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Windows 7 computer: Can I exchange the SATA cables of two drives without needing to re-install Windows? this computer only runs windows 7.

what's happening is that i have some backup software that has a bug. the bug is that it gets confused about two identical drives and sometimes backs up the wrong drive. it seems to "prefer" Disk 0 as listed in the "Volumes" page in the device properties dialog. my thought is that although the backup software's developers are looking into this problem, i may be able to make this problem go away by making the boot drive to be the first disk device.

Clarification: my thought is to unplug both drives and connect drive C where D was connected and D where C was connected. i really, really don't want to "break" windows.

any thoughts?

thank you!

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SATAs Cables have no influence on the Data. Check on your disk if you have some "pins", if yes, check who is master and who is slave. In all cases, you can "force" the boot device in the BIOS. – bZezzz Jan 13 '12 at 19:16
but may it influence the drive's "address" used by windows. i'll clarify my question. – X-Ray Jan 13 '12 at 19:18
If you have only One OS installed on ONE HDD, you can mark the other as "non-active". – bZezzz Jan 13 '12 at 19:22
Why do you have Windows installed on the second disk(1) instead of the primary( 0 ). If both drives are identical what you describe will do nothing. Use a program like Clonzilla to clone your current drive onto the secondary drive. You do a horrible job of explaining the problem. – Ramhound Jan 13 '12 at 19:29
@bZezzz, SATA devices don't have "master" or "slave" modes. – grawity Jan 13 '12 at 20:06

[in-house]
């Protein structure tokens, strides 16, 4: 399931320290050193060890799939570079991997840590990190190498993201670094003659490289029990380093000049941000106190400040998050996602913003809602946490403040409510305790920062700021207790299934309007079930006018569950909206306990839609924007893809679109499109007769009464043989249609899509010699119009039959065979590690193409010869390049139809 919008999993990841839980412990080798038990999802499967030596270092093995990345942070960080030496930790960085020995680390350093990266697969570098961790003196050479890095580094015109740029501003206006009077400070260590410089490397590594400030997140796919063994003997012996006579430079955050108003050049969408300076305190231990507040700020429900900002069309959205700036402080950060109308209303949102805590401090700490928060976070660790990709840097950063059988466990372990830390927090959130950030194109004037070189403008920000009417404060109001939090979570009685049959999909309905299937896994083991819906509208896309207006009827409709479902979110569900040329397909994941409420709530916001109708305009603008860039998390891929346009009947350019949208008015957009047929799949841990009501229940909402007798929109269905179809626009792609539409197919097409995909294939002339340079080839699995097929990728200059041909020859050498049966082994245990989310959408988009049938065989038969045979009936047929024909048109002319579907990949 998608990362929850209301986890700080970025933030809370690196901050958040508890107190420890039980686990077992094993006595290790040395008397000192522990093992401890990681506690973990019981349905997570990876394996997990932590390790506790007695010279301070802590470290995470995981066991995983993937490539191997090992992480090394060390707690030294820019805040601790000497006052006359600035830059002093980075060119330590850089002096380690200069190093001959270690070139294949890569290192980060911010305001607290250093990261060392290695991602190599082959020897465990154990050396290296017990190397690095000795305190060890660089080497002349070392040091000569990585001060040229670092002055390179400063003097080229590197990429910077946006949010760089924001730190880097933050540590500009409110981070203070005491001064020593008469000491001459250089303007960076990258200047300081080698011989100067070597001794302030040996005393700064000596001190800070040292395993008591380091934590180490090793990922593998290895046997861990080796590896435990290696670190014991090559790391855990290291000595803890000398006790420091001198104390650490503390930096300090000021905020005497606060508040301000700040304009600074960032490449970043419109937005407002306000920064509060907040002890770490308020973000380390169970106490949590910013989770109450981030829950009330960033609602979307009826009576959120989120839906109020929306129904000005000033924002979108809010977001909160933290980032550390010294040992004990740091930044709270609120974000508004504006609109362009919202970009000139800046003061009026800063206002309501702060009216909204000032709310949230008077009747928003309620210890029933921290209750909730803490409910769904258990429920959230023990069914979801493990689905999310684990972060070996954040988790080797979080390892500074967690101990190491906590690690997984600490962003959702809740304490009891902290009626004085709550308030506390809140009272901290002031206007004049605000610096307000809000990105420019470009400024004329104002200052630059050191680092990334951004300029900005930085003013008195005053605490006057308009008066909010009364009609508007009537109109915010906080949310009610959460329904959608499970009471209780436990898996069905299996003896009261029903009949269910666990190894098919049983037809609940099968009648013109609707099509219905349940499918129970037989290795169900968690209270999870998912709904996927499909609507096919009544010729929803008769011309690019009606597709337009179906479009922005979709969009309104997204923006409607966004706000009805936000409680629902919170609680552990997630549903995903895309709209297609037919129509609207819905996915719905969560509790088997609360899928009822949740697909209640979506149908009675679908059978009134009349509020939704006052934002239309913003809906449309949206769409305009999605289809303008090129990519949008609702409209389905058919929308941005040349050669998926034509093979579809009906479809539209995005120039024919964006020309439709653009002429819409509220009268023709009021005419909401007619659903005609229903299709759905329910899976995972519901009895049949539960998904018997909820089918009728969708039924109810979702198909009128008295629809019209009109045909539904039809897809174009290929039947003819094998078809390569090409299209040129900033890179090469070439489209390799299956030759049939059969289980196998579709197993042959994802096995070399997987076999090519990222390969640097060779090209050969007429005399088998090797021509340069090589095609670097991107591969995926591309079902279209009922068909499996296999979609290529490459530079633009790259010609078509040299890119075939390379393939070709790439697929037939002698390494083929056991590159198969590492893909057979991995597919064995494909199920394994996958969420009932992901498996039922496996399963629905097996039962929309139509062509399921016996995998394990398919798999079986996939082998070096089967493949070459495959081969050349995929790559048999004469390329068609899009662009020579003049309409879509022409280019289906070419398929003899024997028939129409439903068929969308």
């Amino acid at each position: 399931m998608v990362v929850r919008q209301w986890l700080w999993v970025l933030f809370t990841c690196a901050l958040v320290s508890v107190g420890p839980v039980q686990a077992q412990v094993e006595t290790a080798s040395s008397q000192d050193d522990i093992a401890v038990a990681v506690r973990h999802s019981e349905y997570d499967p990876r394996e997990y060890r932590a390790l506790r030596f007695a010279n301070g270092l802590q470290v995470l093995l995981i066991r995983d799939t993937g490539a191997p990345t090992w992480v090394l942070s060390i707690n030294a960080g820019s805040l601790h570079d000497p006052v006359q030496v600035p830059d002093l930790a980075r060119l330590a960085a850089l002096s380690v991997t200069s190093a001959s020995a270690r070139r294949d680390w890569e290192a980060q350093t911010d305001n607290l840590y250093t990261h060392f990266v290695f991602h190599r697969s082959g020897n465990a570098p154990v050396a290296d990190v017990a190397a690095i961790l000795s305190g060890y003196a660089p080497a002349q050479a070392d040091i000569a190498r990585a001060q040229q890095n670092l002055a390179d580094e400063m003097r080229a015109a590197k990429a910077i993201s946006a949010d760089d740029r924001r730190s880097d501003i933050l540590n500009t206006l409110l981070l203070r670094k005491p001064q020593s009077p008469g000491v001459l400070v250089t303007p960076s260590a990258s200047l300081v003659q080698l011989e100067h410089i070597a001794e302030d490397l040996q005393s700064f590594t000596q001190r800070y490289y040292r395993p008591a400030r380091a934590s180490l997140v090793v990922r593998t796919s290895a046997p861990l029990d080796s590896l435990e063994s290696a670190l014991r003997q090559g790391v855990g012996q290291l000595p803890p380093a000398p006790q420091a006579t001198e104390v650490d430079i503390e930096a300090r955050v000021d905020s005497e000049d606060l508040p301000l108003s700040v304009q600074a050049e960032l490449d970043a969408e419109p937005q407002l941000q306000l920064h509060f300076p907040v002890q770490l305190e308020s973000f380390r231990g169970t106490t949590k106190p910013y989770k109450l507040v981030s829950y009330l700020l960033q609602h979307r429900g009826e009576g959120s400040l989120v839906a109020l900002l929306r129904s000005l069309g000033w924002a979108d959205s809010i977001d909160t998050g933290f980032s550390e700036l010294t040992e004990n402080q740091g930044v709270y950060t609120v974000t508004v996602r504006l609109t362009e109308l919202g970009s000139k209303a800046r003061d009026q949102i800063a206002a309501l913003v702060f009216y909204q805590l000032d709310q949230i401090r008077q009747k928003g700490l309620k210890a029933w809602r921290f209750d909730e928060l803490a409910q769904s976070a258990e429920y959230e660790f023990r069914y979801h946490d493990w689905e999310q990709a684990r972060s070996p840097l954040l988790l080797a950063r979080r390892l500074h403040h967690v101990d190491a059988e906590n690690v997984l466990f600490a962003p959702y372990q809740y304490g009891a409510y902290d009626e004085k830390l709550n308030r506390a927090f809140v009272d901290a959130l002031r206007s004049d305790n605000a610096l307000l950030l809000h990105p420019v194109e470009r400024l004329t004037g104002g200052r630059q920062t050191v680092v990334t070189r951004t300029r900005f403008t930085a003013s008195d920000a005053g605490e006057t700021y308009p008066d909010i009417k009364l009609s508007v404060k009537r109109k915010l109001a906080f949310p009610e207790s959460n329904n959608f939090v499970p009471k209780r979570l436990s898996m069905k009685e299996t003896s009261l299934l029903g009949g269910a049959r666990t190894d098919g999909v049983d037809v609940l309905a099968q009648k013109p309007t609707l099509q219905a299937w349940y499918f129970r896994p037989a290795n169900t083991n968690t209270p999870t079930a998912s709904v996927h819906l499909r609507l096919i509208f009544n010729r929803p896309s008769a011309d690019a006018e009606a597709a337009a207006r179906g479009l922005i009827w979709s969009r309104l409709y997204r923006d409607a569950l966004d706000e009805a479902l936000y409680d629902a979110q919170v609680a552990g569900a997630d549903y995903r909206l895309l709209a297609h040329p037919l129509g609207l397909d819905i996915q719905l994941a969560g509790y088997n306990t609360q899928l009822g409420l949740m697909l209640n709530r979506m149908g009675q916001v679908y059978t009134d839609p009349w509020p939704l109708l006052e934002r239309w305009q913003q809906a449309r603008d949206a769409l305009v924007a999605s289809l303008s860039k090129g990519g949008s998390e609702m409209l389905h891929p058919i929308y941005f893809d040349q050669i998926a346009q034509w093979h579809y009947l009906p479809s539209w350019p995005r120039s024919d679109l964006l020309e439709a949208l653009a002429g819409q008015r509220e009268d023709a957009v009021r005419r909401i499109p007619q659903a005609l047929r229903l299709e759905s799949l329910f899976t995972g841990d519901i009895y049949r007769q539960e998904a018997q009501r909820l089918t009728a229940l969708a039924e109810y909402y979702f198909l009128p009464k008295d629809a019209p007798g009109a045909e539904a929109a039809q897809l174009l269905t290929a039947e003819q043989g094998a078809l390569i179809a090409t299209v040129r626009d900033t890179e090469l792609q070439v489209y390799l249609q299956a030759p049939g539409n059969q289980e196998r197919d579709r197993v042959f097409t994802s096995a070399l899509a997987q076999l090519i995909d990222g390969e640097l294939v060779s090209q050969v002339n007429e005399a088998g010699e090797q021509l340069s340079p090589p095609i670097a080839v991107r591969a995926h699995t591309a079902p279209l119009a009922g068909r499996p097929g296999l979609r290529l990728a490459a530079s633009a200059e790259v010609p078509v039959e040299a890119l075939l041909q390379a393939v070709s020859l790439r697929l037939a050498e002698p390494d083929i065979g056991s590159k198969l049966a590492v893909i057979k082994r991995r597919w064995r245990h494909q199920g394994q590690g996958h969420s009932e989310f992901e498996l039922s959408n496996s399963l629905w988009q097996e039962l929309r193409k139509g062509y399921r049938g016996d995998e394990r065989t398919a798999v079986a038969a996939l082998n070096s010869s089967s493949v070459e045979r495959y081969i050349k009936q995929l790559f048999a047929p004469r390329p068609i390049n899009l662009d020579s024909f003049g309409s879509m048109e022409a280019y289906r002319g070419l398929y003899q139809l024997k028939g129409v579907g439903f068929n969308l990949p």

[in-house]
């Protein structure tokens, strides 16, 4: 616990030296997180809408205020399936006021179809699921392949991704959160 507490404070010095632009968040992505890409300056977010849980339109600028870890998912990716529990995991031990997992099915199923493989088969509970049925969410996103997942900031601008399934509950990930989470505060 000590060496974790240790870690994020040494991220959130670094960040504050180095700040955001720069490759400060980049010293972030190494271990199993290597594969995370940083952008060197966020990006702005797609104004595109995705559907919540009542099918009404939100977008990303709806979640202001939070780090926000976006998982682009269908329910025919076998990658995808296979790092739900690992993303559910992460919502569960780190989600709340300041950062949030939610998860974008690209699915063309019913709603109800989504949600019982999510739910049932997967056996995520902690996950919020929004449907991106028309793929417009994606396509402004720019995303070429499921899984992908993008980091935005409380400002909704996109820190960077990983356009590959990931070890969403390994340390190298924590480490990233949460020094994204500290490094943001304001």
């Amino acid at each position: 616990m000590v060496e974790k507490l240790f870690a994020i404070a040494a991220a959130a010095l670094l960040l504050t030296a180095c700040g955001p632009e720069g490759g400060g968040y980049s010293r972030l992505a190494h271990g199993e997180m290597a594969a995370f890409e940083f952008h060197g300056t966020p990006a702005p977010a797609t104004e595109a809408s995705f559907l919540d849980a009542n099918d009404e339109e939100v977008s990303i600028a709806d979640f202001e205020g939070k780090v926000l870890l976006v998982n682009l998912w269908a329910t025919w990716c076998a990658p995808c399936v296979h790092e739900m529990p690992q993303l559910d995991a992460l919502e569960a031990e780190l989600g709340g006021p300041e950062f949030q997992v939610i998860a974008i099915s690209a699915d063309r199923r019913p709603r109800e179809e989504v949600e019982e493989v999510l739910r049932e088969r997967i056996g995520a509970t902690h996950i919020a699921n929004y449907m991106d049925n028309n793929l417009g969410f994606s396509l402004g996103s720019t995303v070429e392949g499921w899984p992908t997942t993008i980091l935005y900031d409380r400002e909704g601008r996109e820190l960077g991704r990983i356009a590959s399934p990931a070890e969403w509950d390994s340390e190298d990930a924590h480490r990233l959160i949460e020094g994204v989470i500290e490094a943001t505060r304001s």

up vote 2 down vote accepted

No it wont affect your Windows installation .

It should boot normally.

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It is completely safe to do this. As a matter of fact, you could even do it when the PC is on, SATA is hot-swappable. Though, I wouldn't unplug the disk with Windows, when the PC is turned on. This is because the Windows disk also contains your page file and other crucial files, which will probably make your PC crash when unplugged. (I need confirmation on this one, it's an assumption)

The following only applies to systems with more then one bootable medium (dual boot, boot CD, boot USB, ...):

When you turn on your PC, you will see a screen displaying some shortcuts to your BIOS and other menus. Press the button for "boot order". It's F8 on my PC, it could be different on yours. It can even be located in the BIOS menu. Then change this so that your Windows disk is the first to be read.

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Actually, while SATA officially supports hot-swapping, very large number of PC motherboards does not implement hot-swapping support. – AndrejaKo Jan 13 '12 at 22:43

For security, you can open a cmd and type:

bcdboot X:/Windows 

(where X is your Windows disk) to (re)copy boot files.

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